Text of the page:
A new study by the City of Melbourne has revealed that the majority of Victorians feel overcrowded in Melbourne’s CBD.
The City of Melbourne team asked for feedback from pedestrians and public transport users in the city. After compiling 1300 submissions and more than 1500 social media comments, the team found that more than half of respondents (54 per cent) had experienced overcrowding on footpaths. Another 21 per cent of respondents found that they’d experienced “poor pedestrian etiquette” and that “crossing times at intersections [was] too short/infrequent” (20 per cent).
An overwhelming number of cyclists who responded to the survey felt that their experience riding in the city felt “unsafe and intimidating”, offering the suggestion of protected bike lanes (like those on La Trobe Street) as a solution. Thirty-eight per cent of public transport users felt overcrowded, as well.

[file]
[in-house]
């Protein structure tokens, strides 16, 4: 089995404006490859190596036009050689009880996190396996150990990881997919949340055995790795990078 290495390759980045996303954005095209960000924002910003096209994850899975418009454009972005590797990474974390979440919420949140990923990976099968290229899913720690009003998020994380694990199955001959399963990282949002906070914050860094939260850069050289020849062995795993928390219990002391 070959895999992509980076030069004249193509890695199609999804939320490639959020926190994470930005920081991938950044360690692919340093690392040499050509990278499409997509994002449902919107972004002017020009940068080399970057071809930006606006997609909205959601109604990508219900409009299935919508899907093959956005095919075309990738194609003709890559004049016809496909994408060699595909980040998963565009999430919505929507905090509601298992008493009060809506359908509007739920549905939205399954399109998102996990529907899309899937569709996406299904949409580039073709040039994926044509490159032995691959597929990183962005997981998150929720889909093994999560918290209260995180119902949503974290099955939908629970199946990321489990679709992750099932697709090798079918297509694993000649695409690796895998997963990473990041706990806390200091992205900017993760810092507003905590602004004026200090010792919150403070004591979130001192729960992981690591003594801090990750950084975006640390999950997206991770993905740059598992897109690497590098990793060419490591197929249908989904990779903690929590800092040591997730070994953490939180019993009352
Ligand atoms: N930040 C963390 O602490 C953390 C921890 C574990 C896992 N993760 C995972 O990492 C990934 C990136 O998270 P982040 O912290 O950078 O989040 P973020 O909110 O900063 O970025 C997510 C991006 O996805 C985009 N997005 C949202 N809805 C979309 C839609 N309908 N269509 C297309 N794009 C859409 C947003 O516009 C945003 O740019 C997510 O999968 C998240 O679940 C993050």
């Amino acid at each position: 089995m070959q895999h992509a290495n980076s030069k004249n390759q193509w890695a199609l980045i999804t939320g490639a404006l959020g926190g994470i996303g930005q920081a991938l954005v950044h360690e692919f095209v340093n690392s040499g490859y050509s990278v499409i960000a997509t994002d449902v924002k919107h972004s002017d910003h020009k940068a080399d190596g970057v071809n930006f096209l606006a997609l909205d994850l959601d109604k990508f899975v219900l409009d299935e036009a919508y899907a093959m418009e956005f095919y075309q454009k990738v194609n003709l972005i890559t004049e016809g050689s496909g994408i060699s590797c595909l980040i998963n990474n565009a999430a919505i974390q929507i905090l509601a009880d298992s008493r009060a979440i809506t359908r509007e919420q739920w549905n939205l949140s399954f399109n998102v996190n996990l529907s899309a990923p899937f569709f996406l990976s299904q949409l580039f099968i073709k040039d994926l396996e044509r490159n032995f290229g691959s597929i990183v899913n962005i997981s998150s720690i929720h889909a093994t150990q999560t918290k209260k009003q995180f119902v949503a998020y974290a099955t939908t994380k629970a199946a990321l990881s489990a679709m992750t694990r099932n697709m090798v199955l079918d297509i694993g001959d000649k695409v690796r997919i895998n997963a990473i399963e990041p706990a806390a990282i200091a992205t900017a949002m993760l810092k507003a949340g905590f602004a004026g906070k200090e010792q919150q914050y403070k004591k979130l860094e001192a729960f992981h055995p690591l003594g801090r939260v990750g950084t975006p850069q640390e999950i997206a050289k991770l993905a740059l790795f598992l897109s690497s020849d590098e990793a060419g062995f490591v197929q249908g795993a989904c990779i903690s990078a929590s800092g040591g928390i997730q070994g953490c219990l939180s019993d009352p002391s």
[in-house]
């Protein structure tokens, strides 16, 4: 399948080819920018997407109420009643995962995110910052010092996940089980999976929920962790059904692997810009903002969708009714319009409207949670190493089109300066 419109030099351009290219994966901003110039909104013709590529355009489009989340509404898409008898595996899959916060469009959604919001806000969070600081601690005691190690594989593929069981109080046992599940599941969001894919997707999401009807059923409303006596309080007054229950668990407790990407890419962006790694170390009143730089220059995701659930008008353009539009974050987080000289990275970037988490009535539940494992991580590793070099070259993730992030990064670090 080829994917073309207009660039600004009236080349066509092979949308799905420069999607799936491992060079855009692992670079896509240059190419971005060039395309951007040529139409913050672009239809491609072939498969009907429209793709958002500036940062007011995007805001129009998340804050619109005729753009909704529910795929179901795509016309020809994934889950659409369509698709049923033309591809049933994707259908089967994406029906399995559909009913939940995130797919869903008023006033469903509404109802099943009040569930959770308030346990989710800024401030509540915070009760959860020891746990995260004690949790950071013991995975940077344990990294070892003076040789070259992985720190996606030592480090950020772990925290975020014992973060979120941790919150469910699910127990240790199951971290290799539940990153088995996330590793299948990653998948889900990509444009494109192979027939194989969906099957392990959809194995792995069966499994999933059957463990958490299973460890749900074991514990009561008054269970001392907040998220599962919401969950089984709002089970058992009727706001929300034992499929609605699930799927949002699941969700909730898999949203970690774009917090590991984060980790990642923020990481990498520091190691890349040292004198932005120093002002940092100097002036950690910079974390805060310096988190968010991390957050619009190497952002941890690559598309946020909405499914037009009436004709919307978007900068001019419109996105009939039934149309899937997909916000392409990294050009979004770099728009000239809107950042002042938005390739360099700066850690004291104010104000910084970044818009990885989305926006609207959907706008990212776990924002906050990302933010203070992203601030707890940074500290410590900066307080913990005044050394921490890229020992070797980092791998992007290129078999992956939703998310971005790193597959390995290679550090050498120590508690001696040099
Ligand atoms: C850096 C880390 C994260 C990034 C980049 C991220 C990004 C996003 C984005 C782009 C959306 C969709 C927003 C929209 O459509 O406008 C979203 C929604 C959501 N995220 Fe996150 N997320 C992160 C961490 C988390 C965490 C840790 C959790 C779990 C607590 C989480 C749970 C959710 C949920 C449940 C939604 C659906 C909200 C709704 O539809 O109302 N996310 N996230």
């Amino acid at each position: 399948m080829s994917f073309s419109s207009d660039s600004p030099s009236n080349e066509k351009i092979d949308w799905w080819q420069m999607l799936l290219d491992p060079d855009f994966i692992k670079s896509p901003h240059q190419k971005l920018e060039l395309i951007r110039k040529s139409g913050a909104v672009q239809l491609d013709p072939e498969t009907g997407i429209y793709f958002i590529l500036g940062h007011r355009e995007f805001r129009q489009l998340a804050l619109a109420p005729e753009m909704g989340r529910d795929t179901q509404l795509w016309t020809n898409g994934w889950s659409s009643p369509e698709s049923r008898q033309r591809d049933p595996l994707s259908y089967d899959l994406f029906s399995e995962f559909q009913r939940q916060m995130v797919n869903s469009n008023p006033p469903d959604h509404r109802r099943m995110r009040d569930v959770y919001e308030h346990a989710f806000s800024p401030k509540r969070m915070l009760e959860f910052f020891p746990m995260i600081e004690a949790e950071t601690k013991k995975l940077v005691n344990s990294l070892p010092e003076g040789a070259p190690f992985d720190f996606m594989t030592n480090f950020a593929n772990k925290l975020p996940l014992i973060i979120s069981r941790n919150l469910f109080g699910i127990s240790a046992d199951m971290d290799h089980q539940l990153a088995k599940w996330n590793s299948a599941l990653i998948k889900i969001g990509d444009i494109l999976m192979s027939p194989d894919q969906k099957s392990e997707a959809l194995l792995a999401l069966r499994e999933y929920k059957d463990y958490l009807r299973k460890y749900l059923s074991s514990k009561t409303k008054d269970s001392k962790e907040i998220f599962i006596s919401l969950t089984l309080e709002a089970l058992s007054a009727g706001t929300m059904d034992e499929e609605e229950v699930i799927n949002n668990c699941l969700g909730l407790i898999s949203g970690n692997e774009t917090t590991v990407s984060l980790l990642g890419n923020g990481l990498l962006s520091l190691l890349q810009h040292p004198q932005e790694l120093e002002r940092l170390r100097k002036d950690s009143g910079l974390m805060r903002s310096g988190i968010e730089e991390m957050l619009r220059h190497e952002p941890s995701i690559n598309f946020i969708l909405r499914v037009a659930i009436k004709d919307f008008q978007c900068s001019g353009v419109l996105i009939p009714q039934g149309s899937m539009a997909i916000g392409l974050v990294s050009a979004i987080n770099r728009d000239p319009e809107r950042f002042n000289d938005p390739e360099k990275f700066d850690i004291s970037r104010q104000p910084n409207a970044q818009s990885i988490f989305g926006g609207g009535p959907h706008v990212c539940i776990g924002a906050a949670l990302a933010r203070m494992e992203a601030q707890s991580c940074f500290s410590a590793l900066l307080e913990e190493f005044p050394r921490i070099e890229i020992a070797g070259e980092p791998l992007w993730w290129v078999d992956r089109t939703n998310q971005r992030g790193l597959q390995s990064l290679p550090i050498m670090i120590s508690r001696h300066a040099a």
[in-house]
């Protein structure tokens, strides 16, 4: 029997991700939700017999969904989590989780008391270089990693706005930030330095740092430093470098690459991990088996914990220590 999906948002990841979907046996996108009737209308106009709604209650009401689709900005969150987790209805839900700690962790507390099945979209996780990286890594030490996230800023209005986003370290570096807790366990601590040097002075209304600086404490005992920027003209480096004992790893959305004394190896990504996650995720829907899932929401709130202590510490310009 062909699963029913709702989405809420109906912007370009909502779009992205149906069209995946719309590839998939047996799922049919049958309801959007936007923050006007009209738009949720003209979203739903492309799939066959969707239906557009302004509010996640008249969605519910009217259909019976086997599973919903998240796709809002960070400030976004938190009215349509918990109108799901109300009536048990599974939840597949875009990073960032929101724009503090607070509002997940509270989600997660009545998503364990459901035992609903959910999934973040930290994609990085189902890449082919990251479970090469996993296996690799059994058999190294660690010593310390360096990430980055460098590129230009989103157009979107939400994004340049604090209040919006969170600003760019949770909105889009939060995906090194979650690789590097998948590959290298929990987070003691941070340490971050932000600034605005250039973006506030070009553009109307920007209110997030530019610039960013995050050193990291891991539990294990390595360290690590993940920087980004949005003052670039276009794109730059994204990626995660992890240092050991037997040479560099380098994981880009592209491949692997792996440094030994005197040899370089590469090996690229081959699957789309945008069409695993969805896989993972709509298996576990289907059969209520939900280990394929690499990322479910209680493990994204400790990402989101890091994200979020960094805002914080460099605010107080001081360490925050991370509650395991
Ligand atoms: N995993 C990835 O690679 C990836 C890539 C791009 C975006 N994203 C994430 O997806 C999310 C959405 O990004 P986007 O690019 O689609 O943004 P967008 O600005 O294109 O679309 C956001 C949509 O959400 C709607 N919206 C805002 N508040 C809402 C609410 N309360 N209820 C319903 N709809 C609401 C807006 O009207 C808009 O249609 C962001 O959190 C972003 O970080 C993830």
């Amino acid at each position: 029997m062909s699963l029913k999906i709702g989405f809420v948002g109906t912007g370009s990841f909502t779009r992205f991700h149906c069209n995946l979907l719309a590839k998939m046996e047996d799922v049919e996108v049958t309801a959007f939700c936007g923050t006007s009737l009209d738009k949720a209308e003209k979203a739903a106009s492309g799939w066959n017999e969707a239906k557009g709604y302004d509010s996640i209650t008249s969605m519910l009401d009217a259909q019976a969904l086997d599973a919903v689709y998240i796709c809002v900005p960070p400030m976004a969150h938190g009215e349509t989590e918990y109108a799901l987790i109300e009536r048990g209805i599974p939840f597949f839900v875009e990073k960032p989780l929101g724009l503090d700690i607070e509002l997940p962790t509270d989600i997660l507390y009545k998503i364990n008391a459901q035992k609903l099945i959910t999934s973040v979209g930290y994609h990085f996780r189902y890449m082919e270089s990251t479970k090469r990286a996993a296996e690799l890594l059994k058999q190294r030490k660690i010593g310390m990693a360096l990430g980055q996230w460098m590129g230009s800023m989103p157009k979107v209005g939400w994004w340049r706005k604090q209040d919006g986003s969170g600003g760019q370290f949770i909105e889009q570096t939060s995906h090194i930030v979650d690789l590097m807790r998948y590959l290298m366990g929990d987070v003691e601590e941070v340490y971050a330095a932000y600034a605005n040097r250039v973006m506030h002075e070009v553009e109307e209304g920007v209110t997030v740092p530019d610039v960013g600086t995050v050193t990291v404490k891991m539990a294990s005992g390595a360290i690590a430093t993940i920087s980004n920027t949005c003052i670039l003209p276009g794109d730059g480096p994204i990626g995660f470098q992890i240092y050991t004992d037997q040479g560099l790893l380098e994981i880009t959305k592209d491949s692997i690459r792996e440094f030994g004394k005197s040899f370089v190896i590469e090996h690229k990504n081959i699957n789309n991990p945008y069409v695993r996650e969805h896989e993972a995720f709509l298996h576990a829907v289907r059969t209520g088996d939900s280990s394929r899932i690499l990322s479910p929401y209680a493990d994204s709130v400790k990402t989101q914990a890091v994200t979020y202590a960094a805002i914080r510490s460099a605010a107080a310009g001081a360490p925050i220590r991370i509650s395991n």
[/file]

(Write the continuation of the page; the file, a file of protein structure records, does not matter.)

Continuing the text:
The survey also presented evidence and best practice examples from other cities as well as options and ideas to help combat public issues like these. The most popular suggestions from the public to combat overcrowding in city streets were to widen footpaths (27 per cent), create car-free zones (24 per cent) and improve traffic light timing (18 per cent). When it came to motor vehicle issues, almost half of contributors expressed a desire to reduce vehicle access in the CBD.
The City of Melbourne will now be working on a response to the discussion papers and are hoping this information will inform a draft transport strategy, which will be presented to the Future Melbourne Committee.